U.S. House Majority Leader Kevin McCarthy represents California's 23rd district, which includes part of the Sierra Nevada northeast of San Francisco and the San Joaquin Valley; at more than 150,000 vineyard acres, the latter is the state’s largest winegrape growing area. In a recent interview with CNN, McCarthy said, "If you are talking about Canada…our wine cannot sit on their supermarkets."
The fact-checking website PolitiFact called the Republican congressman's McCarthy’s statement “half true.”
Seven years before the North American Free Trade Agreement (NAFTA), the U.S.-Canada Free Trade Agreement of 1987 was the first agreement to make U.S. wine competitive in Canada. Before the agreement, Canadian government stores routinely sold imported wines a minimum 50% above local wines. NAFTA also prevented that kind of restrictive markup.
Before the G7 meeting in Canada last week, the only way for a supermarket in British Columbia (B.C.) to circumvent a rule that limits grocery store wine sales to homemade products was for the store to offer imported wines in a separate facility with its own cash register. Now that the contentious G7 meeting is over, it’s anybody’s guess what will take place in the rest of the Canadian provinces going forward: new across-the-board tariffs on wine?
The Office of U.S. Trade Representative (OUSTR) had long ago lodged a protest against and challenge to the B.C. grocery store rule, referring to it as a discriminatory measure that gives local wine a “substantial competitive advantage.” The U.S. called on the World Trade Organization (WTO) to create a panel to settle the dispute. The dispute has not been settled.
According to Statista, in 2017 imports accounted for almost 70% of wine sales in Canada. At just over $500 million (Canadian) the U.S. represented about 20% of imported wine north of the border—that’s more California wine than in all of the European Union, where the population is nine times larger than Canada’s. Although California wine represents a sizable chunk of imported wine sales across Canada, the U.S. has not been alone in lodging a complaint. A late May article on the matter in the Toronto Globe and Mail listed Argentina, Chile, Mexico, New Zealand and the European Union. Australia has also lodged a WTO complaint.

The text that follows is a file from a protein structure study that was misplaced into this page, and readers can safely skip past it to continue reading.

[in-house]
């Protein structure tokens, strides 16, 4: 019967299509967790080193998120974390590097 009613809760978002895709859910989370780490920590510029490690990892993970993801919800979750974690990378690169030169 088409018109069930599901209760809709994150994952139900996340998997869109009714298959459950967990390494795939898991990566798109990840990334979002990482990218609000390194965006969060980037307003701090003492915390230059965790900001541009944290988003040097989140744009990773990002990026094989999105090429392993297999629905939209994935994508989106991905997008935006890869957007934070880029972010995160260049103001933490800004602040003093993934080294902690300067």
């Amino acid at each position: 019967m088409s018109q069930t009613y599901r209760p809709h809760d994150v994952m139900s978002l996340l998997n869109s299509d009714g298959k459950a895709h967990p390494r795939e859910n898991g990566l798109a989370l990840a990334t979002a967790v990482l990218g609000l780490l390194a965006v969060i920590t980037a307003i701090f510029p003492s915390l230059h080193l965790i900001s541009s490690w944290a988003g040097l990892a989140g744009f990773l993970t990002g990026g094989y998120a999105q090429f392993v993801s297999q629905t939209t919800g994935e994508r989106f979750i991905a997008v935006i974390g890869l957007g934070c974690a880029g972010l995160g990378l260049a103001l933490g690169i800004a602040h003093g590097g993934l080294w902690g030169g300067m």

Also in May, a Wine Institute (WI) press release pointed out that the B.C. problem is not the only problem with wine trading in Canada. The release stated, “Policies supported by B.C., Ontario, and Quebec that provide favorable distribution and retail access, discounted excise taxes, and local bottling requirements for the benefit of domestic producers are contrary to Canada’s commitments to the WTO.”
WI has an interest beyond the B.C. grocery store rule because throughout Canada government-run alcohol shops are the primary outlet for foreign wine sales. It's been estimated that in Ontario, where supermarkets number well beyond 8,000, fewer than 100 sell wine.
Certainly, exported wine is not the most important product to the U.S. economy, but it is extremely important to those in California who, according to WI, sold $444 million worth of it to Canada in 2017. If the U.S. were to pull out of the G7 and/or NAFTA, neither WI, OUSTR nor McCarthy are likely to have a say in what Canada does with tariffs on U.S. wine, which takes us back to Kevin McCarthy's 2016 warning about a trade war. But trade wars are not smart—sticking to trade agreements can be.
By Thomas Pellechia
June 14, 2018
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